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'Hocus Pocus 2' is just another modernized classic

<p>Featured Image from <a href="https://assets-prd.ignimgs.com/2022/09/26/hocus-pocus-2-poster-1664214288031.jpeg" target="_blank">IGN</a></p>

Featured Image from IGN

Hocus Pocus 2 is pretty much exactly what you would expect to see from a modernized rendition of the original film. Twenty-nine years after Max Dennison lit the black flame candle the Sanderson sisters are accidentally brought back for a Halloween night of revenge on Salem, again. As it turns out Max, Dani and Allison were not alone during their fight with the sisters at the cemetery in 1993, leaving a young boy, named Gilbert, with a lasting impression. Then, as owner of the Olde Salem Magic Shoppe, the Sandersons’ former home, in modern Salem he tricks three young girls into lighting a new black flame candle. After being brought back and tricked by teens twice, the Sanderson sisters are furious and find themselves reaching for more power.

Trying to do too much

The movie opens on a young Winifred Sanderson’s 16th birthday, as she storms through 1653 Salem after being told she is to marry John Pritchett. After causing a town disturbance with her rage, Winifred is banished and she and her sisters take off into the Forbidden Woods. Here, they run into a cloaked woman with silver hair: a witch. Though this witch is never named, as she passes along her spell book to Winifred, it can be assumed that this is who the sisters so often refer to as Mother Witch.

This opening scene does a good job of providing the audience with a little extra backstory and provides an opening, and a little bit of foreshadowing, for many of the plot points for the rest of the film. However this scene, and seeing familiar actors, was about all that kept me interested.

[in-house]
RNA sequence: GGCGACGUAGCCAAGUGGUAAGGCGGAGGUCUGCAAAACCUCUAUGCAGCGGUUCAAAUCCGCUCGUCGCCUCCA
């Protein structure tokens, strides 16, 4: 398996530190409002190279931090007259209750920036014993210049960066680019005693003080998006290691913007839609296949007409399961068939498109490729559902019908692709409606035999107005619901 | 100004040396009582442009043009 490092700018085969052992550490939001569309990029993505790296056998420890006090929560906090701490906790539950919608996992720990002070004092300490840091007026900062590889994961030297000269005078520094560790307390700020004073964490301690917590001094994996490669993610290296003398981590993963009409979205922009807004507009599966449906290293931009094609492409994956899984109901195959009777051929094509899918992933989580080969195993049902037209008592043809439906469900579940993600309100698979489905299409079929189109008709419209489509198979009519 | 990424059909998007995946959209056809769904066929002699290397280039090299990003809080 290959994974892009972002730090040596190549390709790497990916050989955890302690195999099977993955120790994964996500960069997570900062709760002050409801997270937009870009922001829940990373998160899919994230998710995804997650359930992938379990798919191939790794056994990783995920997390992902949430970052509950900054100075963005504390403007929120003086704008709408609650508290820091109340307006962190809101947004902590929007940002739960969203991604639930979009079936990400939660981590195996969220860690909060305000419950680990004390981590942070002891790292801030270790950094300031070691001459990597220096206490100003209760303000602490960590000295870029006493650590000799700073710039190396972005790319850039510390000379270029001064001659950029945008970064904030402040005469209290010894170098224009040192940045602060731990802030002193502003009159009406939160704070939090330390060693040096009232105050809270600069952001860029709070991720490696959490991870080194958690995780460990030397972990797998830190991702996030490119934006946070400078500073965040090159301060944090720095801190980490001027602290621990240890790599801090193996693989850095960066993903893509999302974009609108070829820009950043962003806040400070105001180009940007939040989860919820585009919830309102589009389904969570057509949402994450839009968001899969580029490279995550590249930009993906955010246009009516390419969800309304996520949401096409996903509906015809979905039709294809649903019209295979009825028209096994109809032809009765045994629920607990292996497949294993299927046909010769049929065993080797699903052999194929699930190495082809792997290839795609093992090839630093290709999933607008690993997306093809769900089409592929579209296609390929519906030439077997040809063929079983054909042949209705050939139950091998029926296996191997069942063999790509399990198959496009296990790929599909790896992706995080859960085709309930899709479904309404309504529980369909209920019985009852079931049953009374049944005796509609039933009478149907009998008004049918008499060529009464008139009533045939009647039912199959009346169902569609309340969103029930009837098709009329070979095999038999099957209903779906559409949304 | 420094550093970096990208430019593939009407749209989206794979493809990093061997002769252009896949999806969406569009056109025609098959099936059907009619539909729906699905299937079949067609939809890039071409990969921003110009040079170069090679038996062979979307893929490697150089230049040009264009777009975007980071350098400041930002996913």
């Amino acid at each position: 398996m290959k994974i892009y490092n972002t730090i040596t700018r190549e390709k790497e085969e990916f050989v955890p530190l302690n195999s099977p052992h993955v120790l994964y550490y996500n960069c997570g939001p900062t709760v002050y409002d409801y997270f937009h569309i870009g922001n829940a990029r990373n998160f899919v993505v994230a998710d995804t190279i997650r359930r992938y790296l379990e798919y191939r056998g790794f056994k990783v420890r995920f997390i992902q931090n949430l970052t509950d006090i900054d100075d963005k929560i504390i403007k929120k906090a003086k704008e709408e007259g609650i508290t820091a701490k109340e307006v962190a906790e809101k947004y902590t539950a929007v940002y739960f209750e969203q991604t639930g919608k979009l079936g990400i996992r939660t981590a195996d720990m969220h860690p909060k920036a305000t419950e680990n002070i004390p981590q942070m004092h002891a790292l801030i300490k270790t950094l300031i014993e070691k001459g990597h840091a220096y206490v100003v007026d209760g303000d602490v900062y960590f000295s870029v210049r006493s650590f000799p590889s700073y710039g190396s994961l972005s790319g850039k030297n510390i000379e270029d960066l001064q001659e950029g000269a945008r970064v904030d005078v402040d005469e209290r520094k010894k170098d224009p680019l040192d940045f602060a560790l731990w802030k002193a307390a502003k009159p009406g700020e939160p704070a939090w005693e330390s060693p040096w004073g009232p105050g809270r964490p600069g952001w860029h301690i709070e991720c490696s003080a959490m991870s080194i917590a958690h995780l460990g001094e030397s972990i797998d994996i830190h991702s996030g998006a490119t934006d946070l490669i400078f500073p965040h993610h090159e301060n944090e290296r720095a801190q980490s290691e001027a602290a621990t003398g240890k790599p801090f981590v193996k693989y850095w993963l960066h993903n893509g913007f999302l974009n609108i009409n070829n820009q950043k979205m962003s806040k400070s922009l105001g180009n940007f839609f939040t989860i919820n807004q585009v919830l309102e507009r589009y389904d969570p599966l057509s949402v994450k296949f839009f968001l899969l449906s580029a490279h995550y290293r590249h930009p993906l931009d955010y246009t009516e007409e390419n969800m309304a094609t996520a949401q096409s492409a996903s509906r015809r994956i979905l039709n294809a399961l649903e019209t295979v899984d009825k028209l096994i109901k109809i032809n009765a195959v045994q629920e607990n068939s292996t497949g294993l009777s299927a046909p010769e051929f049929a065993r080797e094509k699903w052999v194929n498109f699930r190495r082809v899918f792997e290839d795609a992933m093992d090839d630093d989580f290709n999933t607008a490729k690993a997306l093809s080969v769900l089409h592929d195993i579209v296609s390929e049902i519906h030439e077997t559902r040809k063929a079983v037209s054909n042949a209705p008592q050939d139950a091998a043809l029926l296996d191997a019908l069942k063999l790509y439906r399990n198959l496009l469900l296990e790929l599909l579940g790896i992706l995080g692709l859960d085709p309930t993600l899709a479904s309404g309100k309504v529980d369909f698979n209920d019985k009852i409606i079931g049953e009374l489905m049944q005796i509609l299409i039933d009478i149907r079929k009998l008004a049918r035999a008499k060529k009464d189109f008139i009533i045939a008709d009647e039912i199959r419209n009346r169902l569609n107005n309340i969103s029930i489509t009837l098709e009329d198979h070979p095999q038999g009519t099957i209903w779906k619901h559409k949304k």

Image from D23

As 1653 Salem faded into modern day Salem and the audience was introduced to Becca (Whitney Peak), Izzy (Belissa Escobedo), and Cassie (Lilia Buckingham), the new protagonists of the story, I found myself already losing interest in them. The fractured friendship we are introduced to does nothing to add to the story nor does it add to the characters' likeability. They are merely a typical girl group split up by modern popularity issues who happen to light a candle and bring back a few Salem witches. Oh, and one of them is apparently a witch herself. 

Honestly, during any scenes that showed these three I found myself zoning out. Between the dumb jock dating the shy outcast relationship trope and the two inseparable friends trope, there was nothing new to care about. The development of the new characters was severely lacking and I feel like the time spent developing plots could have been spent curating better, more unique characters. 

Not only does the audience have to follow this plot line with no real resolution, they also have to keep up with Gilbert. As part of his prize for helping raise the Sanderson Sisters, Gilbert was tasked with gathering ingredients for the forbidden spell "Magicae Maxima," only this task must be completed in one hour or he will die, so not much of a prize. One ingredient on this list included a lover's head, leading Gilbert to unearth Billy Butcherson, again. This plot point brings out the truth about the Winifred-Billy-Sarah affair.